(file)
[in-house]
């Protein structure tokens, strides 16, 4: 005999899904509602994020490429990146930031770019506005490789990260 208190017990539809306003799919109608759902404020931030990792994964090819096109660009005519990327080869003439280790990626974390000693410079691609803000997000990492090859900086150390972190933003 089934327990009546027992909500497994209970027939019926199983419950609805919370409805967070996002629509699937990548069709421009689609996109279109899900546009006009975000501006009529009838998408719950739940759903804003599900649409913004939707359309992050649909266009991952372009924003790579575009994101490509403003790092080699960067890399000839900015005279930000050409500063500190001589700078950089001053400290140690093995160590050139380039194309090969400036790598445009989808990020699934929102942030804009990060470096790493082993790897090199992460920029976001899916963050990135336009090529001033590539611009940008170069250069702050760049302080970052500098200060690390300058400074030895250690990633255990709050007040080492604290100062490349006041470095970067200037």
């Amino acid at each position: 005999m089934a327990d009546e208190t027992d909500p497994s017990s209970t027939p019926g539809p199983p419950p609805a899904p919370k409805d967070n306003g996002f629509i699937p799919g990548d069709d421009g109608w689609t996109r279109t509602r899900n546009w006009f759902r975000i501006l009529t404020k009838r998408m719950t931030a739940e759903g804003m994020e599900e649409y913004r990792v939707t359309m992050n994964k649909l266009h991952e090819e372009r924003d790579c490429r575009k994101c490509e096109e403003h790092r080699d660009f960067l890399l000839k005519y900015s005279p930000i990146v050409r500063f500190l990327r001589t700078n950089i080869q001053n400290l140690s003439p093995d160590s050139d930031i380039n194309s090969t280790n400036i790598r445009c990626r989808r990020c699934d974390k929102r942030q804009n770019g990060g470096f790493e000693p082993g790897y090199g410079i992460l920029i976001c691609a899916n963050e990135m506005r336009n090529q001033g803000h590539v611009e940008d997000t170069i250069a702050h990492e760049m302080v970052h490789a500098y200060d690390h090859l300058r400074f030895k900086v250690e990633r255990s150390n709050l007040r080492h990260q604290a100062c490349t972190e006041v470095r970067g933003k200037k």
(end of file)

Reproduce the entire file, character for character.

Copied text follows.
[in-house]
């Protein structure tokens, strides 16, 4: 005999899904509602994020490429990146930031770019506005490789990260 208190017990539809306003799919109608759902404020931030990792994964090819096109660009005519990327080869003439280790990626974390000693410079691609803000997000990492090859900086150390972190933003 089934327990009546027992909500497994209970027939019926199983419950609805919370409805967070996002629509699937990548069709421009689609996109279109899900546009006009975000501006009529009838998408719950739940759903804003599900649409913004939707359309992050649909266009991952372009924003790579575009994101490509403003790092080699960067890399000839900015005279930000050409500063500190001589700078950089001053400290140690093995160590050139380039194309090969400036790598445009989808990020699934929102942030804009990060470096790493082993790897090199992460920029976001899916963050990135336009090529001033590539611009940008170069250069702050760049302080970052500098200060690390300058400074030895250690990633255990709050007040080492604290100062490349006041470095970067200037």
């Amino acid at each position: 005999m089934a327990d009546e208190t027992d909500p497994s017990s209970t027939p019926g539809p199983p419950p609805a899904p919370k409805d967070n306003g996002f629509i699937p799919g990548d069709d421009g109608w689609t996109r279109t509602r899900n546009w006009f759902r975000i501006l009529t404020k009838r998408m719950t931030a739940e759903g804003m994020e599900e649409y913004r990792v939707t359309m992050n994964k649909l266009h991952e090819e372009r924003d790579c490429r575009k994101c490509e096109e403003h790092r080699d660009f960067l890399l000839k005519y900015s005279p930000i990146v050409r500063f500190l990327r001589t700078n950089i080869q001053n400290l140690s003439p093995d160590s050139d930031i380039n194309s090969t280790n400036i790598r445009c990626r989808r990020c699934d974390k929102r942030q804009n770019g990060g470096f790493e000693p082993g790897y090199g410079i992460l920029i976001c691609a899916n963050e990135m506005r336009n090529q001033g803000h590539v611009e940008d997000t170069i250069a702050h990492e760049m302080v970052h490789a500098y200060d690390h090859l300058r400074f030895k900086v250690e990633r255990s150390n709050l007040r080492h990260q604290a100062c490349t972190e006041v470095r970067g933003k200037k």